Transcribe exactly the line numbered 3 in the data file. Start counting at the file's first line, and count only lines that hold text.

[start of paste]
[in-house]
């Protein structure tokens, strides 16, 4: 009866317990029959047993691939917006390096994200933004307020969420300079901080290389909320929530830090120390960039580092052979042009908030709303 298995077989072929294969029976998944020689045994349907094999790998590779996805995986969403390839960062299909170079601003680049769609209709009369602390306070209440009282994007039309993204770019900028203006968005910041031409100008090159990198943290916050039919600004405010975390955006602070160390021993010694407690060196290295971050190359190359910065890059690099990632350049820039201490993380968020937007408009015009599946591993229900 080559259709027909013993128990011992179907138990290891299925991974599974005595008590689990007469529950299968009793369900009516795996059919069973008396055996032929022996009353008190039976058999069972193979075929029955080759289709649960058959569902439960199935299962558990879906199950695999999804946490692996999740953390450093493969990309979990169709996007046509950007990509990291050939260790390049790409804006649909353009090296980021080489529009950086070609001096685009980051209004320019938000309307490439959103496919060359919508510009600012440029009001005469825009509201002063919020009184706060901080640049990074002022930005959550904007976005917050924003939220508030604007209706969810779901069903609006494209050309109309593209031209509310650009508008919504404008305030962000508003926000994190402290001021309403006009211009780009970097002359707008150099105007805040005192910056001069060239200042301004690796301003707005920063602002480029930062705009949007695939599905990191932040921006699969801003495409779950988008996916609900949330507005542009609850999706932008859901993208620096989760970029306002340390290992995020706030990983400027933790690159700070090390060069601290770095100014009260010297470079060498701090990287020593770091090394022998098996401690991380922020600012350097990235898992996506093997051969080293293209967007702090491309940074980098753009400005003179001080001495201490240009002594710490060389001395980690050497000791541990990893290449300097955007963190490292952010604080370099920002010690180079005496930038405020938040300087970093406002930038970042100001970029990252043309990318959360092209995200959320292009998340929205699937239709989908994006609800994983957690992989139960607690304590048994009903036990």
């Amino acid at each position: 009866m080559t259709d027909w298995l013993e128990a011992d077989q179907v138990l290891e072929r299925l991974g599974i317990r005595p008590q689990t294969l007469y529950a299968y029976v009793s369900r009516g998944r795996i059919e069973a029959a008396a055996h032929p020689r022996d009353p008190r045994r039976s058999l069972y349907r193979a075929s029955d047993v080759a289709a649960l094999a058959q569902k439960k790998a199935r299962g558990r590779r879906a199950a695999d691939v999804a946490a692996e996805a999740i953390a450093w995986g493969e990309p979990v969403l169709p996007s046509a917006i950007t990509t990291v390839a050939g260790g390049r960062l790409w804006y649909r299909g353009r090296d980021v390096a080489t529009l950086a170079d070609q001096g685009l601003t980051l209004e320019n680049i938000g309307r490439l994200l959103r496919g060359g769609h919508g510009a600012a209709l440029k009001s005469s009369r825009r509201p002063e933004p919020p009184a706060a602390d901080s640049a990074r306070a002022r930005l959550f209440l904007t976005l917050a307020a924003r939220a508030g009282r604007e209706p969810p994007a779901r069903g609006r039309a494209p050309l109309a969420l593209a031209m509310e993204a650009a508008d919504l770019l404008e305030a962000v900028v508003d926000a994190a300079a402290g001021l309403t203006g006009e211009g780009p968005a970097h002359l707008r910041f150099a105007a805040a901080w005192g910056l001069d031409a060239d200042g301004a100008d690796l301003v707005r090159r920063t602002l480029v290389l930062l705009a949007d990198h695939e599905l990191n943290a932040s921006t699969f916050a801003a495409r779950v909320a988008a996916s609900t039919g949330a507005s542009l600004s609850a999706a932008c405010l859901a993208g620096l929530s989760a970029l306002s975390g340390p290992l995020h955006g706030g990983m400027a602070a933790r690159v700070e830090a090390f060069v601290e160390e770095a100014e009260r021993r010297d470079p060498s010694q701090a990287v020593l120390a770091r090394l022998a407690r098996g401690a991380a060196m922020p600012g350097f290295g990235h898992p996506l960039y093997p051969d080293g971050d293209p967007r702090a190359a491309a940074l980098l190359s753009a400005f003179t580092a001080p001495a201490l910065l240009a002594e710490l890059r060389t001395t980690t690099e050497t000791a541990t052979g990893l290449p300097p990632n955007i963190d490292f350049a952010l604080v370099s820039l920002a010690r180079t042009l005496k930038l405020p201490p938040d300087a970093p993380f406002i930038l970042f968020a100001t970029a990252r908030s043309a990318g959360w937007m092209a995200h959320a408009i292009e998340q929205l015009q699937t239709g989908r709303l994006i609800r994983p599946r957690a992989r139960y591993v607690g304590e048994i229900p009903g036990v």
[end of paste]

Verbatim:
């Amino acid at each position: 009866m080559t259709d027909w298995l013993e128990a011992d077989q179907v138990l290891e072929r299925l991974g599974i317990r005595p008590q689990t294969l007469y529950a299968y029976v009793s369900r009516g998944r795996i059919e069973a029959a008396a055996h032929p020689r022996d009353p008190r045994r039976s058999l069972y349907r193979a075929s029955d047993v080759a289709a649960l094999a058959q569902k439960k790998a199935r299962g558990r590779r879906a199950a695999d691939v999804a946490a692996e996805a999740i953390a450093w995986g493969e990309p979990v969403l169709p996007s046509a917006i950007t990509t990291v390839a050939g260790g390049r960062l790409w804006y649909r299909g353009r090296d980021v390096a080489t529009l950086a170079d070609q001096g685009l601003t980051l209004e320019n680049i938000g309307r490439l994200l959103r496919g060359g769609h919508g510009a600012a209709l440029k009001s005469s009369r825009r509201p002063e933004p919020p009184a706060a602390d901080s640049a990074r306070a002022r930005l959550f209440l904007t976005l917050a307020a924003r939220a508030g009282r604007e209706p969810p994007a779901r069903g609006r039309a494209p050309l109309a969420l593209a031209m509310e993204a650009a508008d919504l770019l404008e305030a962000v900028v508003d926000a994190a300079a402290g001021l309403t203006g006009e211009g780009p968005a970097h002359l707008r910041f150099a105007a805040a901080w005192g910056l001069d031409a060239d200042g301004a100008d690796l301003v707005r090159r920063t602002l480029v290389l930062l705009a949007d990198h695939e599905l990191n943290a932040s921006t699969f916050a801003a495409r779950v909320a988008a996916s609900t039919g949330a507005s542009l600004s609850a999706a932008c405010l859901a993208g620096l929530s989760a970029l306002s975390g340390p290992l995020h955006g706030g990983m400027a602070a933790r690159v700070e830090a090390f060069v601290e160390e770095a100014e009260r021993r010297d470079p060498s010694q701090a990287v020593l120390a770091r090394l022998a407690r098996g401690a991380a060196m922020p600012g350097f290295g990235h898992p996506l960039y093997p051969d080293g971050d293209p967007r702090a190359a491309a940074l980098l190359s753009a400005f003179t580092a001080p001495a201490l910065l240009a002594e710490l890059r060389t001395t980690t690099e050497t000791a541990t052979g990893l290449p300097p990632n955007i963190d490292f350049a952010l604080v370099s820039l920002a010690r180079t042009l005496k930038l405020p201490p938040d300087a970093p993380f406002i930038l970042f968020a100001t970029a990252r908030s043309a990318g959360w937007m092209a995200h959320a408009i292009e998340q929205l015009q699937t239709g989908r709303l994006i609800r994983p599946r957690a992989r139960y591993v607690g304590e048994i229900p009903g036990v």